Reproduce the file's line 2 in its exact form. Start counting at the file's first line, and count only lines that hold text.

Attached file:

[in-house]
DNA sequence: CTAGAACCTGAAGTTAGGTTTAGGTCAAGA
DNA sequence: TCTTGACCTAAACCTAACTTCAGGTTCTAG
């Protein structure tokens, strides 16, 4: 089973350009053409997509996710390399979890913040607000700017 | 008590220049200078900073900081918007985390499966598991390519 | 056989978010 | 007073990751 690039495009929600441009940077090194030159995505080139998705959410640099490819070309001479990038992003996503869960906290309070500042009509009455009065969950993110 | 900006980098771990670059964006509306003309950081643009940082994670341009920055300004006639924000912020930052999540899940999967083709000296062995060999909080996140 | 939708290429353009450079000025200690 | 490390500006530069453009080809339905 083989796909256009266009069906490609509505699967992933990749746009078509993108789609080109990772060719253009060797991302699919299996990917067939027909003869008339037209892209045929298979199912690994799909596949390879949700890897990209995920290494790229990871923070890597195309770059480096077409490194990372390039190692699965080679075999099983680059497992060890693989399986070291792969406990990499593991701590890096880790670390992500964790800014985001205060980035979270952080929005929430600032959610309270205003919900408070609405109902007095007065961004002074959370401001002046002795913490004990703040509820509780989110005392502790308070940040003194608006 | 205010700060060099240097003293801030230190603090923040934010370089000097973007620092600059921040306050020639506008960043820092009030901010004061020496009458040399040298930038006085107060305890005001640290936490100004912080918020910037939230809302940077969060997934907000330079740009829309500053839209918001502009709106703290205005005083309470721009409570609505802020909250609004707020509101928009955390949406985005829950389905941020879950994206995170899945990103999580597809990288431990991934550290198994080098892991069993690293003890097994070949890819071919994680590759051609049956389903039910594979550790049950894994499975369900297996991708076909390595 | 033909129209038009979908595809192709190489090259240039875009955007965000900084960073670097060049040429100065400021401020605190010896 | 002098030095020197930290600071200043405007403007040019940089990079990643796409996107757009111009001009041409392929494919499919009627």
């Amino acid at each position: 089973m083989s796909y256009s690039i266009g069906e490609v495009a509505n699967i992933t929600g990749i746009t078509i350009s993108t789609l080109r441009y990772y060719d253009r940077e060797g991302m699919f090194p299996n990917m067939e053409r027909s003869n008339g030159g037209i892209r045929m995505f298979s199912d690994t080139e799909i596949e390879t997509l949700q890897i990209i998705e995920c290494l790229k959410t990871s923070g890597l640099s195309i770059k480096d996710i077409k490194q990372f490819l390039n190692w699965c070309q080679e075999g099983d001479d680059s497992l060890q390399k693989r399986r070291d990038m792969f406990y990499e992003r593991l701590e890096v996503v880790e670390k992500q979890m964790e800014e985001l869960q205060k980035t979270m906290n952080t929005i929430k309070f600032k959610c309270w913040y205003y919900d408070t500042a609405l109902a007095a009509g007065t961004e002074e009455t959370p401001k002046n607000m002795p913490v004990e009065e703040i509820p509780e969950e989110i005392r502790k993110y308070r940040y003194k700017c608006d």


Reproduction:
DNA sequence: CTAGAACCTGAAGTTAGGTTTAGGTCAAGA